curls, Branch recommends Miss Jessie’s Curly Pudding
treatment—a perennial favorite that combines macadamia
and almond oil, aloe and shea butter for shine, plumping
and moisture.


Texture Trends This Season
Michelle Obama. (Mark Wilson/Getty Images News)


Charlize Theron. (Eric Ryan/Getty Images)

Texture Trends This Season
Beyonce. (Noel Vasquez/Getty Images)


Curl definition is also imperative for Shawna Parvin’s
curly clients and the most modern approach, says the
Aquage educator, NAHA 2009 Texture Winner and 2010
Hairstylist of the Year nominee, is to mix it up—random
curl sizes, directions and even amounts of definition.


“I’m telling my clients to start with a gel on damp hair,”
she says, and comb it through scalp to ends. “Then wind
sections of varying sizes, in every direction, so they look
like little snakes. Don’t touch the hair until it’s completely dry, then move it around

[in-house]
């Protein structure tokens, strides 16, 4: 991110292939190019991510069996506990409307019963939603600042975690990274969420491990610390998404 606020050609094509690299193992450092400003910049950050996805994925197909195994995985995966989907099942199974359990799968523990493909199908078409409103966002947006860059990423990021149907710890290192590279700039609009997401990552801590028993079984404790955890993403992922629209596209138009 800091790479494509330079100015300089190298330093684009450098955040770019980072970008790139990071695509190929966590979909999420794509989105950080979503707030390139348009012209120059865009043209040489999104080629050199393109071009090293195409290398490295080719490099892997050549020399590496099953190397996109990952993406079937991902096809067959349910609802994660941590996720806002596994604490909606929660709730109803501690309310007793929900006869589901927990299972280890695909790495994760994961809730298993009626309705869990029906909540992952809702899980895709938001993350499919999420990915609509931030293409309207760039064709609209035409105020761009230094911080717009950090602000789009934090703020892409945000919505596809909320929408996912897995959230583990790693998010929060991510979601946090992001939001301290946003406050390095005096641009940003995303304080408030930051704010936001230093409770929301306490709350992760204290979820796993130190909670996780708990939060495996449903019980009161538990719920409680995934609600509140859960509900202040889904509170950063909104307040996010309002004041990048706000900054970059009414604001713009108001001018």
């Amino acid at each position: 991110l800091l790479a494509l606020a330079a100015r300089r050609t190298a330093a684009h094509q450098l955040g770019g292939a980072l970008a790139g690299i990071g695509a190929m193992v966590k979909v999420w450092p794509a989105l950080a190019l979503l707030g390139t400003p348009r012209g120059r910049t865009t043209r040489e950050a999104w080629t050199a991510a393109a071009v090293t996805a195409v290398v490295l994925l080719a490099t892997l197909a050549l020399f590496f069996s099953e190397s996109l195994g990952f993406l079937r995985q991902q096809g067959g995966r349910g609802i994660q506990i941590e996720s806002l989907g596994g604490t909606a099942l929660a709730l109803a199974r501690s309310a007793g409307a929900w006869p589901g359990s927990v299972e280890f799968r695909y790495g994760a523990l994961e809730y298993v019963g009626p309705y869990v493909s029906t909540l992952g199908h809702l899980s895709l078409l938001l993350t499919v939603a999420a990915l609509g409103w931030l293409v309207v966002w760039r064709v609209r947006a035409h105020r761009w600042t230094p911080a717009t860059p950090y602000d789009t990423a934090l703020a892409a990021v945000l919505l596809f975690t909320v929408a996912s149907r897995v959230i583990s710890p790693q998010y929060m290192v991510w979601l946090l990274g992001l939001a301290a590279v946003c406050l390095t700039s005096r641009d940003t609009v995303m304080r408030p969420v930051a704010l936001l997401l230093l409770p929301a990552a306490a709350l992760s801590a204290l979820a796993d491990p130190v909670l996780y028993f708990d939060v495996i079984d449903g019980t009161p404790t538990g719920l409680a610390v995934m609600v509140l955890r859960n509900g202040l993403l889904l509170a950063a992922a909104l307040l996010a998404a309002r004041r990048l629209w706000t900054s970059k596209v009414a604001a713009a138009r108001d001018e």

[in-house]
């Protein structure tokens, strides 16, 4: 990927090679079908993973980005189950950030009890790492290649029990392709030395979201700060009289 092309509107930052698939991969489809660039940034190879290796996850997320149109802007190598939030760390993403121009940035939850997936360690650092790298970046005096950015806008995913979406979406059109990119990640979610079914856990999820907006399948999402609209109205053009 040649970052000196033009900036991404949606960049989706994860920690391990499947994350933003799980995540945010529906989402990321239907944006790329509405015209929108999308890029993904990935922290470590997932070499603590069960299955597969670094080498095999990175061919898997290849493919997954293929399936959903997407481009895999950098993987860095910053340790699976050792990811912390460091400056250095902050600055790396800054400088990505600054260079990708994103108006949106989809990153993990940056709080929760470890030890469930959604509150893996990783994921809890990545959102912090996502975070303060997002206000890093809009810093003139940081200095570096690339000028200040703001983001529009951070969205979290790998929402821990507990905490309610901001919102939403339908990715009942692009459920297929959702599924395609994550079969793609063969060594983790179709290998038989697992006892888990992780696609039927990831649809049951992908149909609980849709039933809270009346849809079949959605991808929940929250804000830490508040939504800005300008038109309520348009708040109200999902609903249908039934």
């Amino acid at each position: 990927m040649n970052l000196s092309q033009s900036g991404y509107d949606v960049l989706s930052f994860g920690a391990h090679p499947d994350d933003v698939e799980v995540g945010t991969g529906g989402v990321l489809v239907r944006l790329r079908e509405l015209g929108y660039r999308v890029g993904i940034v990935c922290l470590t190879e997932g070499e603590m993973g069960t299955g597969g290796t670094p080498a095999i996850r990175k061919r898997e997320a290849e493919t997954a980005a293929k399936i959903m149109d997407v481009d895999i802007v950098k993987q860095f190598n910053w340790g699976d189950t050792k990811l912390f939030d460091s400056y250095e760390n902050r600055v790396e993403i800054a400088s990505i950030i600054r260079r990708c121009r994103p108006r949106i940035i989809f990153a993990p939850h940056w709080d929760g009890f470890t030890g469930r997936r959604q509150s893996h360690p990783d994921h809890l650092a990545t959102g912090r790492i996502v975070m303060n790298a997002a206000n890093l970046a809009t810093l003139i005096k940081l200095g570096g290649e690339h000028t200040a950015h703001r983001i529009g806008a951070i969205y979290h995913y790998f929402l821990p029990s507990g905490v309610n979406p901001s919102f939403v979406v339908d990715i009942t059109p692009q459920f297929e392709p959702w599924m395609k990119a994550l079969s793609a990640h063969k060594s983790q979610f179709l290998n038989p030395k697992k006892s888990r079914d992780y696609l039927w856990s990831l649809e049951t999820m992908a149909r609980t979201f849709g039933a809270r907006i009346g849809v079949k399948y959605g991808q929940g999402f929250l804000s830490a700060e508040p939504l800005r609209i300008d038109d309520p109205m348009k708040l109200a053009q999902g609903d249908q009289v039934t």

and even pull a few random
pieces apart so
there’s some fuzz mixed
in with the curl. That’s
what keeps curl from
looking like the ’80s.”


Texture Trends This Season
This look from Curls was created after washing hair with Curlicious Curls Cleansing Cream and moisturizing with Quenched Curls Moisturizer. To finish the look, apply your styling product of choice:Curls Milkshake, Curl Souffle, Whipped Cream or Gel-les’s section by section, starting in the back and working toward the front.


Options are important
for women with any texture,
and naturally curly
clients will always want
blowouts for occasions
when their hair must look
polished, says Anthony
Dickey, owner of New York’s Hair Rules Salon and hair
products company. What makes blowouts look fresh this
season, he says, is a voluminous, soft, Mad Men-inspired
look, with lots of flattering movement around the face.


“Bone straight doesn’t work for most women,” he comments.
“Waves and curls look softer on anyone—it’s ‘instant
youth.’”


Making Waves—Keep it Raw

When it comes to creating curls and waves, the perfectly
formed curls are evolving into a rougher, more raw-edged
texture says Chad Seale of Salt Lake City, another 2010